Could You Survive Facebook’s 2G Tuesdays?

28 Oct 2015 | Author: | No comments yet »

Edit Facebook launches ‘2G Tuesdays’ so employees can empathize with people who have slow internet.

As part of its effort to develop apps and services for mobile markets worldwide, Facebook has begun giving employees the opportunity to experience for themselves the slow mobile Internet speeds found in developing countries. “2G Tuesdays” are a new weekly occurrence, during which employees connecting to Facebook at work will be asked whether they want to limit their speed to 2G for an hour. “We hope this will help us understand how people with 2G connectivity use our product, so we can address issues and pain points in future builds,” wrote Facebook product manager Chris Marra in a blog post describing the recurring event. In its quest to capture nearly every Internet-connected person on the planet, Facebook is rolling out a new internal program designed to help its staff better understand how users in regions with slowers connections access its site. “People are coming online at a staggering rate in emerging markets and, in most cases, are doing so on mobile via 2G connections,” a Facebook spokesperson told Mashable. “But on the lower end of 2G networks, it can take about two minutes to download a webpage.Since it’s headquartered in the epicenter of technology innovation, Facebook has decided to give its employees a taste of what users in parts of the world with less developed Internet infrastructure experience using the service.But this morning, when they logged on to Facebook, some employees’ news feeds loaded excruciatingly slowly at internet speeds they probably haven’t seen since the days of AOL dial-up.

To do so, the company is instituting a new initiative, dubbed “2G Tuesdays.” Every Tuesday, when employees log into the Facebook FB -0.54% mobile app, they’ll be prompted to opt into using the social network at a 2G speed — instead of the 3G, 4G, or LTE speed most of us are used to — for the next hour. It is entirely optional and doesn’t last the full day, but it will let staff who don’t get to travel much to gain a better understanding of the issues that users in far-flung countries face. Still, it may help engineers used to gigabit connections better understand the limitations under which millions are using Facebook — or unable to use it, as the case may be.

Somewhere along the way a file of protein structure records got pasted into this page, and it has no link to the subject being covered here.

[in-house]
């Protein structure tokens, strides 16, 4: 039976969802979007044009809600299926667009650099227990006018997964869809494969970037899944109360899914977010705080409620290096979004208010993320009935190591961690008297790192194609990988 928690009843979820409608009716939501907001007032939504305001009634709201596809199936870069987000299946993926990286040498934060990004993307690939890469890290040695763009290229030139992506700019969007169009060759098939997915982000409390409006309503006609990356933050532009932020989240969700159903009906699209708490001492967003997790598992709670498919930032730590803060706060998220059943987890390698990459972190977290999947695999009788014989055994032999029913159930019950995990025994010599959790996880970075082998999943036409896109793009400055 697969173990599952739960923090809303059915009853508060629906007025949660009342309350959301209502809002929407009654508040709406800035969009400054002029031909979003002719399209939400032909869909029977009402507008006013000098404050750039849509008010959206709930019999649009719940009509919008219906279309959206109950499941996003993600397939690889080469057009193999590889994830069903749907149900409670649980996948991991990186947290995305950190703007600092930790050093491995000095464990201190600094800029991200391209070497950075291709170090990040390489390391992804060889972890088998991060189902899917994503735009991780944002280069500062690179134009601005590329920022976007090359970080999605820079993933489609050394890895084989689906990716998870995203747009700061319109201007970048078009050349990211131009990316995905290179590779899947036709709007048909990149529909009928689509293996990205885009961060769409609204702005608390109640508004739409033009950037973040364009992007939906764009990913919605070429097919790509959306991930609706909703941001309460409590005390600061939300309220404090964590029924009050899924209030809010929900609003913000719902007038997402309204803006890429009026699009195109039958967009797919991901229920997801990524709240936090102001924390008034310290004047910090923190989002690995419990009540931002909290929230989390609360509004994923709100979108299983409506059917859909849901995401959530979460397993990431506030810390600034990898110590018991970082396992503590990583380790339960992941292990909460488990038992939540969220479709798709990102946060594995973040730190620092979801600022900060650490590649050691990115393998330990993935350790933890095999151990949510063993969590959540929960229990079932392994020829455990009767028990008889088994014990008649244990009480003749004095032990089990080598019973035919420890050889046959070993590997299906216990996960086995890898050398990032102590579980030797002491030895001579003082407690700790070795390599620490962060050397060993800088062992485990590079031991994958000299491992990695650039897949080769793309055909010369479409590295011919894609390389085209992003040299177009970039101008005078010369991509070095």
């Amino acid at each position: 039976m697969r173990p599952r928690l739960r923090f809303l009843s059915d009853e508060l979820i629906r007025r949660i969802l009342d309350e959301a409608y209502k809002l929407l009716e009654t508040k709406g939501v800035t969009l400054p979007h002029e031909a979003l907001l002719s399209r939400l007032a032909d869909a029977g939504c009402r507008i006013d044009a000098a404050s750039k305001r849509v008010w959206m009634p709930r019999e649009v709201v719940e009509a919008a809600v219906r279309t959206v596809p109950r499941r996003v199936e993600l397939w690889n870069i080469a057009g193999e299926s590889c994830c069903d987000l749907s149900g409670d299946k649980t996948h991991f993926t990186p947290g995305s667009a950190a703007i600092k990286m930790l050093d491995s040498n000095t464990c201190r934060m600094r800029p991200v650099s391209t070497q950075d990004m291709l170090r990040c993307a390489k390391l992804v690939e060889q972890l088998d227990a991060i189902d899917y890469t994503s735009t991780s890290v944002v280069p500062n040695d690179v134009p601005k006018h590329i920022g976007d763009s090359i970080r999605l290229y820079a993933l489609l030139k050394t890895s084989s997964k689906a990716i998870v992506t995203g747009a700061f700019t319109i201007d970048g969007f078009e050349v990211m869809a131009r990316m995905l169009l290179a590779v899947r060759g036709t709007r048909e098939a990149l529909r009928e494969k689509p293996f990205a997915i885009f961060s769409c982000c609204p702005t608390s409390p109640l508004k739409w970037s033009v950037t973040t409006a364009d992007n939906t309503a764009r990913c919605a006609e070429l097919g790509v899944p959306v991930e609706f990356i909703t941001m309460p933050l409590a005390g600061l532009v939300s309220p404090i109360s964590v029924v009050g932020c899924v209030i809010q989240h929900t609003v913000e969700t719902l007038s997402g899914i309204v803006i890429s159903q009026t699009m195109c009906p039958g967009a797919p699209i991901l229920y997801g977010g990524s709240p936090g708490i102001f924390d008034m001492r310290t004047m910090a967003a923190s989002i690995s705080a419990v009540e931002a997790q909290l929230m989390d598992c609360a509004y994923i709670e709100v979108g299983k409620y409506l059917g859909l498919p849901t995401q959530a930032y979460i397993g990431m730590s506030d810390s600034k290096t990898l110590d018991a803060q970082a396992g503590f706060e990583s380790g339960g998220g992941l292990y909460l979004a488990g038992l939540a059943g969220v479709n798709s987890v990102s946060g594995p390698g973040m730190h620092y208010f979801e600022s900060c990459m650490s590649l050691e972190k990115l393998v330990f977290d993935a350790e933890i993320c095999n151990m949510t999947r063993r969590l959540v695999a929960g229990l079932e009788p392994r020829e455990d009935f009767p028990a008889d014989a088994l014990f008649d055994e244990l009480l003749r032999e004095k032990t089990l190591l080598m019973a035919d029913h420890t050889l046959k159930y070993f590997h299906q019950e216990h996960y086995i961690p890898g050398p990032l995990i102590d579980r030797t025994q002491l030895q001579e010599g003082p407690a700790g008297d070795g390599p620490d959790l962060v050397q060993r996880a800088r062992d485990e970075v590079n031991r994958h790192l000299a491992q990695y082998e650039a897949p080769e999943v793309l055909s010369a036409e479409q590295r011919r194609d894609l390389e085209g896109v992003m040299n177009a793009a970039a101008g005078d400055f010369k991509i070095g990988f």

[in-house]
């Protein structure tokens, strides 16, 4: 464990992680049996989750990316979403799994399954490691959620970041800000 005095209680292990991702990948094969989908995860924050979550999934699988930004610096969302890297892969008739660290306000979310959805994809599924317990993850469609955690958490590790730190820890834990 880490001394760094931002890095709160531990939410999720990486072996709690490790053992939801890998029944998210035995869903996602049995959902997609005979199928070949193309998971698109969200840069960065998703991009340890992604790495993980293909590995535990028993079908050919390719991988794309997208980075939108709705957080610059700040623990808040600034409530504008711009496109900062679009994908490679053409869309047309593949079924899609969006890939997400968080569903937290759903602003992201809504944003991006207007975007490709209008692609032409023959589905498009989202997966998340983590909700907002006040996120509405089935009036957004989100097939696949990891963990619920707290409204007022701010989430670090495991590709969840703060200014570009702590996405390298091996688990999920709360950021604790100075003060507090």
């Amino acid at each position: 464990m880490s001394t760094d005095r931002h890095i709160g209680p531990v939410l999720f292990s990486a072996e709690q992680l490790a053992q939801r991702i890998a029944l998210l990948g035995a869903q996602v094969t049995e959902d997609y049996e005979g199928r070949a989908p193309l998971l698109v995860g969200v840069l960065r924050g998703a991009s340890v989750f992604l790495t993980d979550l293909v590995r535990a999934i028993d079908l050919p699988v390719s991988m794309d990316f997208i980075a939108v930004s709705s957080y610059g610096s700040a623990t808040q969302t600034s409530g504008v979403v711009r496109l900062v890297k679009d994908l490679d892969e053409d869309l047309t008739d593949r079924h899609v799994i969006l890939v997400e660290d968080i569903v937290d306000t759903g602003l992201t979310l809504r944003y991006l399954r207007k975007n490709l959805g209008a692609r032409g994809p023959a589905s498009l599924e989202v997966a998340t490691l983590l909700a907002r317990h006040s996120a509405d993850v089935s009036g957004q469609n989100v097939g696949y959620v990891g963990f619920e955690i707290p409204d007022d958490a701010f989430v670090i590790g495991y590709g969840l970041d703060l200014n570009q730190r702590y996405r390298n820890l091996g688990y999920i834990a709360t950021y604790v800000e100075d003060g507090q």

Given that nearly one billion of Facebook’s monthly active users live outside of the U.S. and Europe, you can argue that this new initiative isn’t just smart… it’s essential. If they opt in by pressing a button, the app adjusts their connection speed to a much slower one, comparable to the speed you might actually get on a 2G network.

Facebook teams regularly tests the service’s performance on web and mobile apps by taking trips to countries where network conditions aren’t as advanced, and make improvements on page load times, data efficiency, app size, and so on. Facebook has been making a big push into emerging markets in recent years, and India (which has 1.2 billion potential Facebook users) is its most sought-after prize. The company hosted Indian prime minister Narendra Modi at its campus last month, and Mark Zuckerberg is currently on a visit to India to host a town hall Q&A, according to his Facebook feed, with a stop at the Taj Mahal. That, combined with Internet.org’s walled-garden approach to app development, has rubbed some Indian users the wrong way, according to the New York Times: Facebook says the primary goal is to show people what the Internet is all about.

But many Indians want more and complain that, contrary to its altruistic claims, the project is simply a way to get them onto Facebook and to sign up for paid plans from Reliance. They’re an attempt to bridge the “empathy gap,” and get engineers thinking about how customers in a hugely important market will use Facebook’s products. If Facebook can design apps that work perfectly on shaky 2G connections, it has a better chance of overcoming political and cultural resistance and getting those 1.2 billion people onto Facebook.

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